The Economic and Revenue Forecast Council reports state revenue collections for the most recent month are coming in ahead of February’s forecast.
Major General Fund-State (GF-S) revenue collections for the April 11 – May 10, 2018 col-lection period came in $80.1 million (4.7%) above the February forecast. During the col-lection period there were $9.9 million in large one-time payments not included in the forecast. Without these payments, collections would have been $70.2 million (4.1%) higher than forecasted.
Revenue Act collections for the March 11 – April 10, 2018 collection period were revised upward by $20.3 million. With the revision and this month’s surplus, collections are now $85.4 million (2.0%) higher than forecasted.
As we wrote previously, last month’s collections report, which showed collections below forecast, was affected by reporting changes. In this month’s report, ERFC cites several strong positives for the state:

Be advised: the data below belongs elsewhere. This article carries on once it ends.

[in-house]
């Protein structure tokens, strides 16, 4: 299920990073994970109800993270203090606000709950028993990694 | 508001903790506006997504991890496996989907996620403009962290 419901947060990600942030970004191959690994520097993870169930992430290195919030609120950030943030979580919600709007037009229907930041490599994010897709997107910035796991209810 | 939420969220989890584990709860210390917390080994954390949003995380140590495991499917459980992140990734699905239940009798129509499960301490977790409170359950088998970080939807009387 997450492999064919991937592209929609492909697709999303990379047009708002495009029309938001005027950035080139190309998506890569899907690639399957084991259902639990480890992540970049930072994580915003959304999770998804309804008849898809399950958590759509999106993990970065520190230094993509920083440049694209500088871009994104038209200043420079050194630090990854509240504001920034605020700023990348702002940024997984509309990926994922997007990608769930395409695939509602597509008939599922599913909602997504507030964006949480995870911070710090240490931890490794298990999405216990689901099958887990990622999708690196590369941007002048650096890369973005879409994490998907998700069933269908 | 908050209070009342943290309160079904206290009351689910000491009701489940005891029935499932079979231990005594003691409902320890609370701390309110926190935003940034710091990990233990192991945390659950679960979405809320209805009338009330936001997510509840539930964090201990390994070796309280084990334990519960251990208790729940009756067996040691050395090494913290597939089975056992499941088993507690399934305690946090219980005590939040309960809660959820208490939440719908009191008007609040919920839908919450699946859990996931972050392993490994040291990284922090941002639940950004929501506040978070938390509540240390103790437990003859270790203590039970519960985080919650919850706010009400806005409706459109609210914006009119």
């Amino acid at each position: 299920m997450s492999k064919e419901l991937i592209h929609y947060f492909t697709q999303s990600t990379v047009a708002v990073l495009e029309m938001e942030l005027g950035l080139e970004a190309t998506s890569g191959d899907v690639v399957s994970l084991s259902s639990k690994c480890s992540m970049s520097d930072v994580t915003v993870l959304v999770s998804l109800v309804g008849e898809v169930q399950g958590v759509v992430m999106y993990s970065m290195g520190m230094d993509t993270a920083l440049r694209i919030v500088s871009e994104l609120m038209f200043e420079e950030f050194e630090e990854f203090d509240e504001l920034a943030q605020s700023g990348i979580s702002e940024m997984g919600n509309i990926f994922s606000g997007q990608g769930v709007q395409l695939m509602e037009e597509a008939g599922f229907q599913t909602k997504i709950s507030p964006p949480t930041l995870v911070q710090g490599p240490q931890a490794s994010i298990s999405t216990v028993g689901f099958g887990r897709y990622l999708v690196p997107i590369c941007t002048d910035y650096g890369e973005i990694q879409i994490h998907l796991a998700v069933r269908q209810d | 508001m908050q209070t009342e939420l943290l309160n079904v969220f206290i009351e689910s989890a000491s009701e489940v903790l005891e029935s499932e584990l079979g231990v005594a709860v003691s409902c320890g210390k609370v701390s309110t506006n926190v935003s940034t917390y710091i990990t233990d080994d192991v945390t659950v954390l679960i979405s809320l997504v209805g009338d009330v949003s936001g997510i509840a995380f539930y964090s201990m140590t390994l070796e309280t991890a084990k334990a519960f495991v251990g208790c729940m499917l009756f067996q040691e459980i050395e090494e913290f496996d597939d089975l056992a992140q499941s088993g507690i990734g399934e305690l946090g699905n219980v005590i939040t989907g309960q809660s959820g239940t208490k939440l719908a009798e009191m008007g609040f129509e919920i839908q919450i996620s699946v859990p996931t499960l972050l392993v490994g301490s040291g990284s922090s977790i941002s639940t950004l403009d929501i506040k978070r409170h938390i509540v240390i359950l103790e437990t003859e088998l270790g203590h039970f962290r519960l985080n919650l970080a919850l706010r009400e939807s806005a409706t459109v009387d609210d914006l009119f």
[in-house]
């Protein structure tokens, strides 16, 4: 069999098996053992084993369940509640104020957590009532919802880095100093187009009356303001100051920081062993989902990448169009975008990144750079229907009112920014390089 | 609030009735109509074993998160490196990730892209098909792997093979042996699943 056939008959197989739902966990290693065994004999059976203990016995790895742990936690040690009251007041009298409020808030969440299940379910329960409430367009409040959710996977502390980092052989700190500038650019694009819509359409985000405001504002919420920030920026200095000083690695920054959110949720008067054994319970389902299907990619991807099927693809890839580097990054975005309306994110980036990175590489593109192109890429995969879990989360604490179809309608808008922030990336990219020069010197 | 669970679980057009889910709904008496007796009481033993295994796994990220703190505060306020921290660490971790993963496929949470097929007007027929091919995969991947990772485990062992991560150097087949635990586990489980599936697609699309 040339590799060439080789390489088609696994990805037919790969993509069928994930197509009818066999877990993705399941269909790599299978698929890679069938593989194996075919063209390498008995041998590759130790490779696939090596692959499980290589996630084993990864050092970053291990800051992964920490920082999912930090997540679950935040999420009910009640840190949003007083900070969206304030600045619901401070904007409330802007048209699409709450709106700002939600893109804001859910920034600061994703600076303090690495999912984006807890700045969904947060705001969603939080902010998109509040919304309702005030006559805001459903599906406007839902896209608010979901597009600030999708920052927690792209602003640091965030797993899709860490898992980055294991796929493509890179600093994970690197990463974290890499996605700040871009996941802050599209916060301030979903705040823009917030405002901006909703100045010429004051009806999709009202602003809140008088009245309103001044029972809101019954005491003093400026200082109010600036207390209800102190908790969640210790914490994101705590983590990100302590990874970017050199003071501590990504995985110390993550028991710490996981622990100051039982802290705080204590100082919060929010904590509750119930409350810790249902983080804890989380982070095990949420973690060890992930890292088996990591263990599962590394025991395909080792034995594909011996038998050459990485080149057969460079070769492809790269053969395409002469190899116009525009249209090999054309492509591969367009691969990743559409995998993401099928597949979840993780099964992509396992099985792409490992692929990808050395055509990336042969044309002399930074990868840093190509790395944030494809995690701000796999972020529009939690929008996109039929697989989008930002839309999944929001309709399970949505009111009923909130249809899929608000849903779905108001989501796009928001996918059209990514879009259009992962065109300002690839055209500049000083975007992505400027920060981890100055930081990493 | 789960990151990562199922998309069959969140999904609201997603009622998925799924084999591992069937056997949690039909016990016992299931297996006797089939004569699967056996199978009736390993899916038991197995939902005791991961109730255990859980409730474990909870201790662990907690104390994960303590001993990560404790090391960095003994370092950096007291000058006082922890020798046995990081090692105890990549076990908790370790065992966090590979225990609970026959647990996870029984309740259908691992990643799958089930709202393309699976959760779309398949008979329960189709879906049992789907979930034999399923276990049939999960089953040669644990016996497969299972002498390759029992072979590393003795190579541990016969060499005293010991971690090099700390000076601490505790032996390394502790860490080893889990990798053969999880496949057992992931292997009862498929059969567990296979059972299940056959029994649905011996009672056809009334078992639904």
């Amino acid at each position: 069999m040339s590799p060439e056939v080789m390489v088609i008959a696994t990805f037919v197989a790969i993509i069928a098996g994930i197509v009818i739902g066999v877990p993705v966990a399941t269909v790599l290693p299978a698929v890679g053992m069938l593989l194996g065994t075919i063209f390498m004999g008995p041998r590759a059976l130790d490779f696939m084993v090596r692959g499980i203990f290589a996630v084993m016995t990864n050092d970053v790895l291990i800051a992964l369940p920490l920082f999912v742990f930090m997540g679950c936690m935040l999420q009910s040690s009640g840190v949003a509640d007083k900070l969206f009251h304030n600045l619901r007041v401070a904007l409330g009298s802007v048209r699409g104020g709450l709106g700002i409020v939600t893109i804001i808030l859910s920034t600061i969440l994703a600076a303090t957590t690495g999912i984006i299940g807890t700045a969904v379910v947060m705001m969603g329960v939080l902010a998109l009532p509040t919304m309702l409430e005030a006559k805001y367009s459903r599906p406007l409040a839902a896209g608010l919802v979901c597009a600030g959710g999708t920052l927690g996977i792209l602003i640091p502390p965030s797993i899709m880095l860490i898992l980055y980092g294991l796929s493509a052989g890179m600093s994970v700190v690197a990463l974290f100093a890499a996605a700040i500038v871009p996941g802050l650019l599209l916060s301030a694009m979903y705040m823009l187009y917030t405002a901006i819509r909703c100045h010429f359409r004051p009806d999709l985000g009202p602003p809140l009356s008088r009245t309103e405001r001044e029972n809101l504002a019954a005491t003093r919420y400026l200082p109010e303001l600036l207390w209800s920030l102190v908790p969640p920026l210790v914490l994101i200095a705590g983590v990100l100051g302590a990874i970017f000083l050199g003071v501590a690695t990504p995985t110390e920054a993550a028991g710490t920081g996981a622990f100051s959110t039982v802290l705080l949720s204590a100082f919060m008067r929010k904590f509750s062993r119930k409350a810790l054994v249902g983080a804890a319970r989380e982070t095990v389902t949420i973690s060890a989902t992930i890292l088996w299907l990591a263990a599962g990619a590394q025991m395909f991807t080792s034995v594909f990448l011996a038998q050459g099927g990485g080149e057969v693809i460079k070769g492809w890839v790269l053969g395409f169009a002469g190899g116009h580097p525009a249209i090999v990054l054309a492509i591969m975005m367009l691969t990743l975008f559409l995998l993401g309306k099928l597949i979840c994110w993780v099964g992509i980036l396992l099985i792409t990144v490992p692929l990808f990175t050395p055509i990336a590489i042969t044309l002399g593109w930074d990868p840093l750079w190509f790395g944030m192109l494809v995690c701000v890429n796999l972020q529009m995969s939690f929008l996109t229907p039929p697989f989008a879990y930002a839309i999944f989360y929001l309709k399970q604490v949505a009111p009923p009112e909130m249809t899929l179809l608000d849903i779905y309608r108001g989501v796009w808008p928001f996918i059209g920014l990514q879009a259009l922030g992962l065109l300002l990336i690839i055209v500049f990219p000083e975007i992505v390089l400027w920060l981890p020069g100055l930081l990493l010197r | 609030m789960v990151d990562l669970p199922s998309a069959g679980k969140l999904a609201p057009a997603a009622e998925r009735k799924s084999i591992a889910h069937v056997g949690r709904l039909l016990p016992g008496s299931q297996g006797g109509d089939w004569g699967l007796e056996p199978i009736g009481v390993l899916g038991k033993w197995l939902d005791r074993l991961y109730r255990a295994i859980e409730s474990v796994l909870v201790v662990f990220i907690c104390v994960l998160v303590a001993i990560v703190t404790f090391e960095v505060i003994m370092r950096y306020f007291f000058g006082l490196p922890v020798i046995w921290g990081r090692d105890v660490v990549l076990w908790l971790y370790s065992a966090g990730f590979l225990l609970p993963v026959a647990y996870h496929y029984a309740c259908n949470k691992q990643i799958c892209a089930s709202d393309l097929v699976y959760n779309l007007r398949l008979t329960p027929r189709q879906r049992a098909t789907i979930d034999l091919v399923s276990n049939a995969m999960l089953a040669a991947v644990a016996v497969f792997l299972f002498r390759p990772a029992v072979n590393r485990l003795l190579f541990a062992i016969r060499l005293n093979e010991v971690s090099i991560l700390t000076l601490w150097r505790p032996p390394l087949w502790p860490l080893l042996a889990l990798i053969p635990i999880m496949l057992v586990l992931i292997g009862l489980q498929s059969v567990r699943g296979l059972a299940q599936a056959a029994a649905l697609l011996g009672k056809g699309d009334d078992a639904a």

For the second consecutive year, Washington ranked first in the na-tion in real GDP growth. In May, the U.S. Department of Com-merce, Bureau of Economic Analy-sis (BEA) released Real Gross Do-mestic Product (GDP) estimates by state through 2017. The 4.4% growth rate in Washington real GDP in 2017 was the largest among the states and District of Columbia and was significantly higher than the 2.1% growth rate for the U.S. as a whole (see fig-ure). This was the sixth consecu-tive year Washington GDP growth has exceeded the national average after lagging in 2009, 2010, and 2011. The difference between Washington GDP growth and U.S. GDP was almost entirely due to two sectors: information services (which includes software publishing and other IT information services such as internet publishing and web search portals) and retail trade (which includes electronic shopping). Between the two of them, these sectors con-tributed 2.1 percentage points more to Washington GDP growth than to U.S. GDP growth.
Washington exports were up over the year for the second consecutive quarter. Exports in-creased 3.9% in the first quarter of 2018 compared to the first quarter of 2017.
In all, a continuation of good news about the state’s economic growth.